In the 2019 NFL Draft, the Giants drafted Daniel Jones 6th overall, while the Redskins drafted Dwayne Haskins 15th overall. By DYAR and DVOA, both quarterbacks had very poor rookie seasons. Haskins was dead last in both measures among quarterbacks with at least 200 passes, at -443 and -42.0%. Jones wasn’t much better: at -256 and -19.2% he was respectively fourth worst and fifth worst.
This leads to the question as to how many “false negatives” at quarterback come out of the 1st round, where a quarterback who had a poor rookie season nonetheless was able to put together a good NFL career. What are the odds that Haskins and Jones can consistently bounce back from that rough start?
The table below shows all quarterbacks taken in the 1st round since 1985 that had either DYAR or DVOA that was worse than Jones’s 2019 numbers in the first year that they threw at least 200 passes, as well as their DYAR and DVOA in the subsequent three seasons, for a total of four seasons. Haskins and Jones are highlighted in teal. All blank cells indicate that the quarterback did not throw 200 or more passes in that season, with exceptions highlighted in yellow: Andre Ware and Dan McGwire never threw for 200 or more passes in any season, so their under 200 pass seasons are included.
|Player||Draft Year||First Season||Season 1||Season 2||Season 3||Season 4|
A quick, subjective look at that list of 35 quarterbacks does…not look good–including the observation that Rosen had the worst rookie quarterback DYAR ever. Among that list, there are five quarterbacks that a reasonable consensus could agree had at least decent NFL careers Those five, highlighted in green and marked with an asterisk, are as follows, in descending order from most to least recent:
- Jared Goff, who had to suffer through Jeff Fisher’s last stand in the Rams’ return to Los Angeles before quickly logging four digit DYAR in his next two seasons upon the arrival of Sean McVay.
- Matt Stafford, who suffered a rough rookie season in the year after the 0-16 Lions, and then had an injury filled second season before taking off considerably in Seasons 3 and 4.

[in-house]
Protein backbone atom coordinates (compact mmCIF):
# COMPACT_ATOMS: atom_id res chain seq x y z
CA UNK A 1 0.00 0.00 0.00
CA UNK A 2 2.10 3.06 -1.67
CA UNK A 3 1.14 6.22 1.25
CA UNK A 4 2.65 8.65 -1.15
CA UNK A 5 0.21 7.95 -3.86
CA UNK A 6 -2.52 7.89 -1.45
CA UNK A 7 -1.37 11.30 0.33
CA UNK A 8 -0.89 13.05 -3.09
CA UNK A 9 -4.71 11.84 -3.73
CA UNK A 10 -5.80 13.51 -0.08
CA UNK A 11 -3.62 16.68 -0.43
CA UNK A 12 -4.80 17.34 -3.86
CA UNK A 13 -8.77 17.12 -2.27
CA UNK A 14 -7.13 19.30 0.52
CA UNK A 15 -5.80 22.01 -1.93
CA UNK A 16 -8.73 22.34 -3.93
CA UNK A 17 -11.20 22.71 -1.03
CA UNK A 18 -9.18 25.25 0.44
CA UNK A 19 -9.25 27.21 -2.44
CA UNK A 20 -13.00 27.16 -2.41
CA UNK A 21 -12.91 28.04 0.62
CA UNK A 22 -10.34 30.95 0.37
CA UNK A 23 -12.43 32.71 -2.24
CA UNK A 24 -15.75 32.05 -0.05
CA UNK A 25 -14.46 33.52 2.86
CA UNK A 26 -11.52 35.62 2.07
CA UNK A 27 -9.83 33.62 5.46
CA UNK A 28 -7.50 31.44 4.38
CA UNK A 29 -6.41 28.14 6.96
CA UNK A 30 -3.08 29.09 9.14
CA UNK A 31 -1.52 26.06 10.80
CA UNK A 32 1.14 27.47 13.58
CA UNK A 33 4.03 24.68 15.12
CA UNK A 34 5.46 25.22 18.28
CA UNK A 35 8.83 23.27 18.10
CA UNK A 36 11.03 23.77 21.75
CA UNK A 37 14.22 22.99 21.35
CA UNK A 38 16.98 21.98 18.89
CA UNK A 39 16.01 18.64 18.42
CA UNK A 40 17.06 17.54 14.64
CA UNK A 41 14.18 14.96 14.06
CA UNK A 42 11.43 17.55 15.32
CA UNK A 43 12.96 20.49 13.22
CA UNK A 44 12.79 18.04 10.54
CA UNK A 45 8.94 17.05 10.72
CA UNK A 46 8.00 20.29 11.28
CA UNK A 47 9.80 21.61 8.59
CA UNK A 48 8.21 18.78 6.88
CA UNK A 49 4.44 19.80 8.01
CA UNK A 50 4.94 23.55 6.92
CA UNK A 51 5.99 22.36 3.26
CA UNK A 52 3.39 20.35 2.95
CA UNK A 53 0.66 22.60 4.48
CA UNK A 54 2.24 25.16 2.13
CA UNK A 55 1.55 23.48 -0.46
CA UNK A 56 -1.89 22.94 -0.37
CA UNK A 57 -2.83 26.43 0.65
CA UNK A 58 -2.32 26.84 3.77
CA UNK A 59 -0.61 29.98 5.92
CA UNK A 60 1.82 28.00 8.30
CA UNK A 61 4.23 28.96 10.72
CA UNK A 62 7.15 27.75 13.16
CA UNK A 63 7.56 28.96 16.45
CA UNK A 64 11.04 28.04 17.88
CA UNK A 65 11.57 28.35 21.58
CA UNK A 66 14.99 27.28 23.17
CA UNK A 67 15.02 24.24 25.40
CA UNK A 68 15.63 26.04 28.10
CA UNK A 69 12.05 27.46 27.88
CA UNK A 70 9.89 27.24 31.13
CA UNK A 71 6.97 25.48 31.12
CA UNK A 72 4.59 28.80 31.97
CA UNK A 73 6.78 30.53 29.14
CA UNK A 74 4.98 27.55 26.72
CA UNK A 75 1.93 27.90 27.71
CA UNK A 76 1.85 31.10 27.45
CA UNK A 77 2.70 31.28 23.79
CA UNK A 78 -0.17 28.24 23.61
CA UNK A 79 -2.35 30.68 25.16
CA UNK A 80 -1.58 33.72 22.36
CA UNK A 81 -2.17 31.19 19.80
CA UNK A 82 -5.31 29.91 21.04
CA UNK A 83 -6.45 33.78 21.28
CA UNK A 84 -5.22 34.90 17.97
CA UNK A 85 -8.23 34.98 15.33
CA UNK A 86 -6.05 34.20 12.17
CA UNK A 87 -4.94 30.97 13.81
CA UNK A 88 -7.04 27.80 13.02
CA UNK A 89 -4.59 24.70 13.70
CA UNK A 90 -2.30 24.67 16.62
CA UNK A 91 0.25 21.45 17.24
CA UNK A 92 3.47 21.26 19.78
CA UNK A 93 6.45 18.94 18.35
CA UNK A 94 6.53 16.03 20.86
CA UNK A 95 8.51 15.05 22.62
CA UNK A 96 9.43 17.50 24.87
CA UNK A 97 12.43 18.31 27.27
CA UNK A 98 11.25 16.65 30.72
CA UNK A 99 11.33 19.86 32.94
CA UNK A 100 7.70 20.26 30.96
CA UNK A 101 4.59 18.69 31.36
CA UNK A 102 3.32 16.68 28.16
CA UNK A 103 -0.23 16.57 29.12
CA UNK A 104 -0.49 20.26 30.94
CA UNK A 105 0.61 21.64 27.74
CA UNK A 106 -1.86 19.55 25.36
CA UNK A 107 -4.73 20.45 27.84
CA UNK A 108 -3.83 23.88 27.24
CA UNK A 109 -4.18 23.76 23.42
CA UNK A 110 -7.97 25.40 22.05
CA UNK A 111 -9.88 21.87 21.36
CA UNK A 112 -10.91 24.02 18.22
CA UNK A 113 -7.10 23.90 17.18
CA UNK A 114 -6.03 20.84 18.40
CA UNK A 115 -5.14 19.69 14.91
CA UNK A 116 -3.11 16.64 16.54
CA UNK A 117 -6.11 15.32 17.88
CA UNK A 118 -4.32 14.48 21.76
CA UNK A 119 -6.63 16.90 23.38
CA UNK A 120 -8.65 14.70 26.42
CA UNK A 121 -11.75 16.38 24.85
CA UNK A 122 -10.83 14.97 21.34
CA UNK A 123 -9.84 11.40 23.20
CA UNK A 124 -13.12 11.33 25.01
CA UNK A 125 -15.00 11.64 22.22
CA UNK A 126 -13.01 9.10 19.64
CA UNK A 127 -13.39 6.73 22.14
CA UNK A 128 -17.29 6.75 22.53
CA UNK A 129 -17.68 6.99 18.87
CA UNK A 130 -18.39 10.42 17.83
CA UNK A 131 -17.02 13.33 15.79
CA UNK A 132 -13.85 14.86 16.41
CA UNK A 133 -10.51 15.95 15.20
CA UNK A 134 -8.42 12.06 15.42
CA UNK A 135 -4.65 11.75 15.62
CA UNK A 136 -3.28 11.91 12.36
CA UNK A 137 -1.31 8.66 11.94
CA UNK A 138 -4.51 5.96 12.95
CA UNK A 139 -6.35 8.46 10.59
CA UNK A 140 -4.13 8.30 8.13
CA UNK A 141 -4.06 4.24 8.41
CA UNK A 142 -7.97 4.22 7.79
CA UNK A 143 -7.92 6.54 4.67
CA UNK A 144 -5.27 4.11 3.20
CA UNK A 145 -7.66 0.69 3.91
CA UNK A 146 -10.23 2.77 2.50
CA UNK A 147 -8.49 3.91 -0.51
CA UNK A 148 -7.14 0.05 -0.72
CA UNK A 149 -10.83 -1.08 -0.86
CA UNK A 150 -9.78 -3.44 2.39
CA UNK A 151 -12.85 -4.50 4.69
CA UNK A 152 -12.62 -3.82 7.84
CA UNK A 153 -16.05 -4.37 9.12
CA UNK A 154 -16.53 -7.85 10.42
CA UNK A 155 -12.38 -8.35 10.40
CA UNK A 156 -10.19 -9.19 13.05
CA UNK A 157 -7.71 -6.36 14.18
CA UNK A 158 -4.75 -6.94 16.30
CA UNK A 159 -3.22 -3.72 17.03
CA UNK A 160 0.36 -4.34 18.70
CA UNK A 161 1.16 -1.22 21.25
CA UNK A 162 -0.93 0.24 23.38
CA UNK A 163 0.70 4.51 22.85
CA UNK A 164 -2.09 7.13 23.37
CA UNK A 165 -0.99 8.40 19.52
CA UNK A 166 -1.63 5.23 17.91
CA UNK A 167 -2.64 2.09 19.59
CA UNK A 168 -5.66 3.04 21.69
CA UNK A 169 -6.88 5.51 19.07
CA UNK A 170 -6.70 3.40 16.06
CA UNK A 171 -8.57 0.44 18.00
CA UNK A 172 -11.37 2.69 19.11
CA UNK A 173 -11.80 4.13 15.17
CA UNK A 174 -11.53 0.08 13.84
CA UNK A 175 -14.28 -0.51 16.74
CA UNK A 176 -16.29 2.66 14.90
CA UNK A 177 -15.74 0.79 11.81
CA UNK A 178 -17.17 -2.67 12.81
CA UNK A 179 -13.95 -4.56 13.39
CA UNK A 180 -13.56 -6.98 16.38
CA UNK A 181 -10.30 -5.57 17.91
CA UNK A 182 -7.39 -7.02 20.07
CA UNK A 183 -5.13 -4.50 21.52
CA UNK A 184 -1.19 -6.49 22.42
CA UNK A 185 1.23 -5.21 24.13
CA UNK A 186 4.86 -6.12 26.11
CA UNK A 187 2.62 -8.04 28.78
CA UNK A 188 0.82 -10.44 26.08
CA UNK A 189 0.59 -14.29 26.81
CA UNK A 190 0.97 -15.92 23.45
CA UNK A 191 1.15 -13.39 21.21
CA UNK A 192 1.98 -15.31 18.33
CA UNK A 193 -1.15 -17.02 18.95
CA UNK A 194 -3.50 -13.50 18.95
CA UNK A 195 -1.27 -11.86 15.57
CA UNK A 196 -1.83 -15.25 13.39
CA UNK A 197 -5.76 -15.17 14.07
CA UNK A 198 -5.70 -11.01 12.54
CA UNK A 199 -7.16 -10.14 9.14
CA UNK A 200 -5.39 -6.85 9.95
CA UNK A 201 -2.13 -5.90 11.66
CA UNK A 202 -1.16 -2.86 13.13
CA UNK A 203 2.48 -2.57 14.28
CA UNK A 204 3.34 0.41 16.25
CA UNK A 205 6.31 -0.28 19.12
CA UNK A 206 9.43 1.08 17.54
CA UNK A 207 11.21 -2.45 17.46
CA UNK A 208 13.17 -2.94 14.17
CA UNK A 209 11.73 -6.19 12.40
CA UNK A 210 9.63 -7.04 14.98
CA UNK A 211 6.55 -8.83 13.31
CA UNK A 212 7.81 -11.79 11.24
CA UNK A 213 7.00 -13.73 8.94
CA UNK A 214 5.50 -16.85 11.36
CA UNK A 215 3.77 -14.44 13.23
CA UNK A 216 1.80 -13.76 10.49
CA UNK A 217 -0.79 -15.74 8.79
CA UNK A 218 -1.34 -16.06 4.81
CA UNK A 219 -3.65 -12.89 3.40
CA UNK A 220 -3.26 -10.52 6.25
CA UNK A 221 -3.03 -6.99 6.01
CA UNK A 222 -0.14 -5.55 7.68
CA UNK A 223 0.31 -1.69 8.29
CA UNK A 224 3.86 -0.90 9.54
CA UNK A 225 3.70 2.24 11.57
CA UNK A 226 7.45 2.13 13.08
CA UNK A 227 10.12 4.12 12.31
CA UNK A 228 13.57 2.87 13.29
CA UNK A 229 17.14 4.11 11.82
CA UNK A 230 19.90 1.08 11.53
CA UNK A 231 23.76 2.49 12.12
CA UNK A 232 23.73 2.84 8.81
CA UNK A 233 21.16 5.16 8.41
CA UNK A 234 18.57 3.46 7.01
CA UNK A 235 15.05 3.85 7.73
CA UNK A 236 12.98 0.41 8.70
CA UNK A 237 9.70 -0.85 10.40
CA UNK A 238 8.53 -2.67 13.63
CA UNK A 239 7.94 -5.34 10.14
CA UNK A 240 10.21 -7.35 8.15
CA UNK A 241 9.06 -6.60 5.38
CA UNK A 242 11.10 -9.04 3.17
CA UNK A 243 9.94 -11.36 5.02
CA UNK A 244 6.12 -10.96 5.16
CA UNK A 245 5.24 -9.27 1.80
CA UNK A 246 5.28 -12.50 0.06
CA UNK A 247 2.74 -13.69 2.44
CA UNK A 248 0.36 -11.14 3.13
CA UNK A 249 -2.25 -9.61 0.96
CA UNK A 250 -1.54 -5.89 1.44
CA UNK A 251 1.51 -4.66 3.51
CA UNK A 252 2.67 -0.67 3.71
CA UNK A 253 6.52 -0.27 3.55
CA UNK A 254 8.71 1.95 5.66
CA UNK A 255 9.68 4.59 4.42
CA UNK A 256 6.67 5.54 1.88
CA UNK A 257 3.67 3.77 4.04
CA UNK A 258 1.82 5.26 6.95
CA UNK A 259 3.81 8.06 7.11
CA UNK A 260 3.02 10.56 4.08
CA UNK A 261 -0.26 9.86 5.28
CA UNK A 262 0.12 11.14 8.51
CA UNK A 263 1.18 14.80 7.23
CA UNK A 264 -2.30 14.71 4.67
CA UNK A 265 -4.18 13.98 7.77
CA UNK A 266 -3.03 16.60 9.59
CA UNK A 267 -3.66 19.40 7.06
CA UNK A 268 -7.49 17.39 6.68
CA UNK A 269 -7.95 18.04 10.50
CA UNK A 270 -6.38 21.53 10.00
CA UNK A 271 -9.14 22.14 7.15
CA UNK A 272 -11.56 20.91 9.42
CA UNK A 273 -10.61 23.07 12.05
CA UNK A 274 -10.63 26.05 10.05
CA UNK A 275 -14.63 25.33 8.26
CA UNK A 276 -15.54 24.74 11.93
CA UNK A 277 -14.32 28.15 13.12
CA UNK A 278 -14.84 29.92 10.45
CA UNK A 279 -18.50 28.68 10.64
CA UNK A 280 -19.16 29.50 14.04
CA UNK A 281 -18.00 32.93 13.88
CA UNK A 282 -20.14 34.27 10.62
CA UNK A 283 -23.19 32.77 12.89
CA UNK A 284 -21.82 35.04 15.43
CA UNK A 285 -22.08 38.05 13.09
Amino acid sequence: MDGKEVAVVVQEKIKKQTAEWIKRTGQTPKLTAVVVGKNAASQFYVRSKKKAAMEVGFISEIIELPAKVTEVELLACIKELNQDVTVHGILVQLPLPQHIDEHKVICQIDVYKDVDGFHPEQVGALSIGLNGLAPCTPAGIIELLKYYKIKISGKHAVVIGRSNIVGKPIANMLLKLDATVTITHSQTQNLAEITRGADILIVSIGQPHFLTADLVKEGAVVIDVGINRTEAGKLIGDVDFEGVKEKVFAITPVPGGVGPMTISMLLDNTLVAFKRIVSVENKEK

- Eli Manning, whose career was a roller coaster as a matter of DYAR and DVOA, but at least logged above average and above replacement in Seasons 2 and 3, and did of course win two Super Bowls.
- Donovan McNabb, who hovered below average but at least above replacement after a rough rookie season before really taking off for three seasons, starting with his Super Bowl appearance season of 2004.
- And finally, Troy Aikman, the only Hall of Famer on this list. But it’s at this moment that the final rarity of first round quarterbacks taken in consecutive drafts by a team shall be mentioned. In fact, Jimmy Johnson didn’t even bother seeing one down of Aikman’s rookie season before using the Cowboys’ 1990 1st round pick in the 1989 supplemental draft on Steve Walsh–who also is on this list. Therefore, among these quarterbacks, the only one whose team immediately used a 1st round pick on a competitor was the only one that made the Hall of Fame.
Pitting those five quarterbacks against the 30 others on the list that came before Haskins and Jones (although there is still some time to determine the ultimate fates of the likes of Rosen and Josh Allen), it translates into a 1 in 7 chance for the careers of Haskins and Jones to come out as good as the quarterbacks mentioned above–and a 1 in 35 chance of ascending all the way to Aikman’s level.
Where the Redskins and Giants are at
This leads us to the predicament the Redskins and Giants find themselves in for the 2020 NFL Draft. Both teams had terrible 2019 seasons–bottom six in overall DVOA, and bottom ten in offensive DVOA–contributing to records of 3-13 and 4-12, and being given the 2nd and 4th overall picks. That puts them in the position where highly regarded quarterbacks are considered.
Assuming for the sake of argument that the Bengals take Joe Burrow 1st overall, the consensus next best available quarterback, one that has been mentioned as such well before any 2019 action in football, was Tua Tagovailoa. Now, just like any other quarterback entering the NFL from college, there is no guarantee on how he’ll perform, and you should not be drafting a quarterback that high if he’s deemed to not meet that value. And with Tagovailoa in particular, there is the added risk factor of his serious hip injury from last season. Furthermore, it would be painful to pass up on a highly regarded prospect at another position–like Chase Young, who, in the Redskins’ case, could easily go to a division rival in the Giants should they take a quarterback at 2nd overall.
However, if, after weighing all factors and coming to the determination that Tagovailoa has a very good chance to be a successful NFL quarterback, given the importance of the position it may behoove both the Redskins and Giants to at least consider indemnifying what they have now with Haskins and Jones with a prospect like Tagovailoa.